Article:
St. Vincent’s Hospital
WHY IS THIS SITE IMPORTANT TO THE ONGOING HISTORY OF THE AIDS CRISIS?
St. Vincent’s was the epicenter of New York City’s AIDS epidemic. It housed the first and largest AIDS ward on the east coast and is often referred to as the “ground zero” of the AIDS epidemic. Thousands of people died or were treated at St. Vincent’s for HIV/AIDS; many more passed through to visit sick partners, friends and family members. Although there were other important AIDS wards and treatment centers in New York City, none took on the symbolic and cultural significance of St. Vincent’s.
The site is also adjacent to the LGBT Community Center, where many early AIDS advocacy/support groups first organized, such as ACT UP. Because of this, the park site sits at the nexus of the community’s response to the AIDS Crisis and in that way is the place most closely associated with the AIDS epidemic in New York City.
WHAT’S GOING ON AT ST. VINCENT’S?
The St. Vincent’s Hospital campus, including the buildings that housed the City’s first AIDS ward, is part of a massive redevelopment project. St. Vincent’s Hospital went bankrupt in April 2010 and the former hospital campus was sold to Rudin Management which is converting the complex into luxury condominiums. As part of the same redevelopment, Rudin Management must build new public open space as part of its project, which they are planning to construct on the triangle of land bordered by 7th Avenue, 12th Street and Greenwich Avenue (the “Triangle Site”) that is currently covered with hospital infrastructure and mechanicals.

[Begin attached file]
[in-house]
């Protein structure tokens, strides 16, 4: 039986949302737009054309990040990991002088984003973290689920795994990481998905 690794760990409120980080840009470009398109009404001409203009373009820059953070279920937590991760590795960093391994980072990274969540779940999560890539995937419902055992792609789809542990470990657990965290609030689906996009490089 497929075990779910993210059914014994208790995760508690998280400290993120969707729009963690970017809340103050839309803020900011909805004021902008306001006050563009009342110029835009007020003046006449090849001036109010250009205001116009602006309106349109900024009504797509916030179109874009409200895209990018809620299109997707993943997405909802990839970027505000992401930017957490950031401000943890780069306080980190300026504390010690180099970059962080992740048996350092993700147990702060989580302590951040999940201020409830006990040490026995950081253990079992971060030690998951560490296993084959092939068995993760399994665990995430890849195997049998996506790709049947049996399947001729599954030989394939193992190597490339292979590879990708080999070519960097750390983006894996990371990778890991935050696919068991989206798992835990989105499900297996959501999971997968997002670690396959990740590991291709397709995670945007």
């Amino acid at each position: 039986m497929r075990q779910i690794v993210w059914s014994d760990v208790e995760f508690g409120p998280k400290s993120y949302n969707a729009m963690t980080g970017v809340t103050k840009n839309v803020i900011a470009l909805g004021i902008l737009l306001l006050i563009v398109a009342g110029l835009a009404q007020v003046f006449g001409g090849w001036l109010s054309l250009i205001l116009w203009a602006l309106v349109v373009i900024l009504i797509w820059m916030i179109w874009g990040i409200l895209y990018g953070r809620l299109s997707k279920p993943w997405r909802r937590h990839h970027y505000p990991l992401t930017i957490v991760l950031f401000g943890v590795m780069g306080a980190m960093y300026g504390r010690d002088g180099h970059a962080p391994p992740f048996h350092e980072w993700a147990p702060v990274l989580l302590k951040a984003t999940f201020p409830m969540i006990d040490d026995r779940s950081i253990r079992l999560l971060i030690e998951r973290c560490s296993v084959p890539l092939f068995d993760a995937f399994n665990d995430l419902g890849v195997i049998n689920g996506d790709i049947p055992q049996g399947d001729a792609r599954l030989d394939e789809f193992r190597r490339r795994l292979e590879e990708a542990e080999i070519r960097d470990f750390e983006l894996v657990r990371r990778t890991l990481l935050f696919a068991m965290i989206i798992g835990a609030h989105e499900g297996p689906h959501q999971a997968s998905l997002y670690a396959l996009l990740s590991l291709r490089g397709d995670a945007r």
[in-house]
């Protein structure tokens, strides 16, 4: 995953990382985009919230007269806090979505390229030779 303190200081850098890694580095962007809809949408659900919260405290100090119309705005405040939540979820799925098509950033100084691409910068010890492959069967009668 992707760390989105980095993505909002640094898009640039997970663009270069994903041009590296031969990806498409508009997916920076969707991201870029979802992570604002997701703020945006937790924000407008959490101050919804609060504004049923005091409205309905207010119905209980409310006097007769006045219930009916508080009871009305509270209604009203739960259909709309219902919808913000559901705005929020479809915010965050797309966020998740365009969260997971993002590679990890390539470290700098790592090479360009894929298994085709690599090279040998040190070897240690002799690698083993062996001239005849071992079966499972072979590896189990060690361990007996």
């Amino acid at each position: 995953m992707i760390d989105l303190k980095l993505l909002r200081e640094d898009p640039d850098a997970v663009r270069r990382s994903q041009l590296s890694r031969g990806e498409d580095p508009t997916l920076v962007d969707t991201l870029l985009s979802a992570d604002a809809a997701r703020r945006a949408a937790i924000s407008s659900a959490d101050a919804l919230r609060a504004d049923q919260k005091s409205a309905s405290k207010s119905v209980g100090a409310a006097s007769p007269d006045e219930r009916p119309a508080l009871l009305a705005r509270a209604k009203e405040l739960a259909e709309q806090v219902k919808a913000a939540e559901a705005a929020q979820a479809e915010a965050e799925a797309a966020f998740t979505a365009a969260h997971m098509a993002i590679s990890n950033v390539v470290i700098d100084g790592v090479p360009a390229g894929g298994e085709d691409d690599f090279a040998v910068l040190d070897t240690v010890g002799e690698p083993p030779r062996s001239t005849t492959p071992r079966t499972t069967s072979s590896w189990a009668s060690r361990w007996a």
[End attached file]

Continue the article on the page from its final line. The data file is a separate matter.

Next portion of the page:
THE NEW ST. VINCENT’S HOSPITAL PARK WILL BE CONSTRUCTED
The Triangle Site is a once-in-a-generation opportunity to build a beautiful and iconic AIDS memorial park that not only delivers the community a green public oasis, but that also acknowledges the unique historic importance of the site. The site is also accessible, highly visible, adjacent to the LGBT Center, across the street from the City’s first AIDS ward, and in the heart of the neighborhood most devastated by the disease in those early years. The new memorial will be an amenity for the surrounding community. Its design conveys emotional significance; it will be integrated into the open space, and as the most prominent feature in the new park, it creates a unique new public place for the City.